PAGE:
Fantastic article regardless.

    • Parker

      No, it was Kurindrani

      • Bobas

        Look at the last vid… it’s Beale.

        • Natman


      • Pedro

        Definitely Beale

    • Brian Smith

      You’re right it was Kurtley…my mistake…I was going from memory as I belted out the column…will double check in the future…

  • Bobas

    While I freely admit Kieren Read is a fantastic player and would be near un-droppable if he was Australian.
    But as the captain AND number 8 he needed to keep the ball in the scrums and gain the penalties that would have followed. His decision making as player and captain got rattled playing catch up, and while his team was rewarded for dominating most aspects of play after the 15th minute they only took the lead with 20 minutes to play. Only for his team to let that slip due to fatigue. His play at the end got the chocolates and full credit to him for that. But remember captains, it takes more out of you to attack than it does to defend, take the 3 points. Trust your team and leave the dice rolling ’til the final quarter, when you’re more than 6 behind.
    Let’s also remember that time off was called almost immediately between scrums in the final minute of the first half. As well Sio or AA somehow managing to cause a knock-on. The first half finished at 6:50 after a scheduled 5:35 kick off. If NZ didn’t go down by 17 early, it would have been a regular half length, not time off every stoppage to play catch up rugby.

    • idiot savant

      Read would be a 6 in Australia.

      • Ruddyright

        Read would not be an Australian…..Aussies dont puck that body tipe for the role…David Wilson was the best No 7 and Poidevin would probably have been your best 6. But you can dream of developing a Read……

        • idiot savant

          You’re right we don’t pick Read’s body type at 8, we pick it at 6. Hanigan is almost exactly the same height and weight as Read, same as past players in that position like Cornelsen, Cockbain, and Higginbotham. We have usually picked big boppers at 8, but since Hooper has been 7, Cheka has preferred traditional 7 type players at 8 like Pocock and McMahon. And Poideven was a 7 btw. And you’re right Wilson was outstanding at 7 but he was much shorter and lighter than Read, more like Hooper.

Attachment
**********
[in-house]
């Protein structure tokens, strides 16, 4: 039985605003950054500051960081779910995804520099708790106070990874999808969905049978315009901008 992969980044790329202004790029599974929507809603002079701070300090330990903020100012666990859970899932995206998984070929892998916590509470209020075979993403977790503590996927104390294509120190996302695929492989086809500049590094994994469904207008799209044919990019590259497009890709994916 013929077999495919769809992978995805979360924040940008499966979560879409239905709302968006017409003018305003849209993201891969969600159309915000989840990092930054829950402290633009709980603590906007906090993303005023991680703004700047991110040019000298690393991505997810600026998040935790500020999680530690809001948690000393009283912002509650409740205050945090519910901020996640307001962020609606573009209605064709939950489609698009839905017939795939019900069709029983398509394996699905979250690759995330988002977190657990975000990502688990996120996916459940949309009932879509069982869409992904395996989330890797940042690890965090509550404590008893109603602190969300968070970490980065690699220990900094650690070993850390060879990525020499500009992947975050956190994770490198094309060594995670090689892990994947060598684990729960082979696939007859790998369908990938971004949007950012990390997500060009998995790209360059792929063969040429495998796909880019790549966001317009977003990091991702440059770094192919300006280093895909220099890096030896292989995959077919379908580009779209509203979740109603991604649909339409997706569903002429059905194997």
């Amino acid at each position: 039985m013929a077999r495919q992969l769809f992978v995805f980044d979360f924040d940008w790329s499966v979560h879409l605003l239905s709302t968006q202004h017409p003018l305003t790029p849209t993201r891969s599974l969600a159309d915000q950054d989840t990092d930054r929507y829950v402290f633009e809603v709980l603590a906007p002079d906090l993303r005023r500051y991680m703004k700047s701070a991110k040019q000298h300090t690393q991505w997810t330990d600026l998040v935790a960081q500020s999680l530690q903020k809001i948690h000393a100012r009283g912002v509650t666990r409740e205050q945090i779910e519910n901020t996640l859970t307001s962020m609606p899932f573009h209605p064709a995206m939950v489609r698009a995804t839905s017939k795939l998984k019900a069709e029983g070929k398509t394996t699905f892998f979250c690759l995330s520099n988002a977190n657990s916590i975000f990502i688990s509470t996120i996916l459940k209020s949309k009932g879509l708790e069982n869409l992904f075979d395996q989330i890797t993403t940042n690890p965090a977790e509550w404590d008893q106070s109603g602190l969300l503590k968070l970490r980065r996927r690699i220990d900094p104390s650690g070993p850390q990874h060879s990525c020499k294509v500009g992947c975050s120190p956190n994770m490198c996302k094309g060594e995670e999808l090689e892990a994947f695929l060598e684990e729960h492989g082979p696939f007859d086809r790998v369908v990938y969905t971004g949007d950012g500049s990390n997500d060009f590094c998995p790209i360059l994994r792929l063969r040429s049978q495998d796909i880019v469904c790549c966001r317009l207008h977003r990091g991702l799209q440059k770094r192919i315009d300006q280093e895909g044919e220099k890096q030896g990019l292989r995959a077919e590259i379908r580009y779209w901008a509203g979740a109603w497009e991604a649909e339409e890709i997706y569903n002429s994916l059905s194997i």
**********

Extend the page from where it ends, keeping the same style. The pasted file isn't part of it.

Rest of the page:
• Parker

    Excellent article. For all the reasons that commenters on this site give for the Wallabies’ failures, the lack of self belief is the most instrumental in their decline over the years. I believe it started under Dingo Deans whose term broke the spirit of the Green and Gold. For all his rough edges and dubious selections, thanks to Cheika for starting to repair that spirit and establishing an attitude of ‘yes we can’. I hope this can take deep root and and flourish once again as the hallmark of the Australian team. The attitude of “No matter how undervalued, we believe we’re in with a fighting chance and we’re going to fight like buggery to make the best of it”. That has lifted us to sporting glory in the past and can do so again. Yesterday will have made the ABs very nervous to see that we have regained some measure of self belief.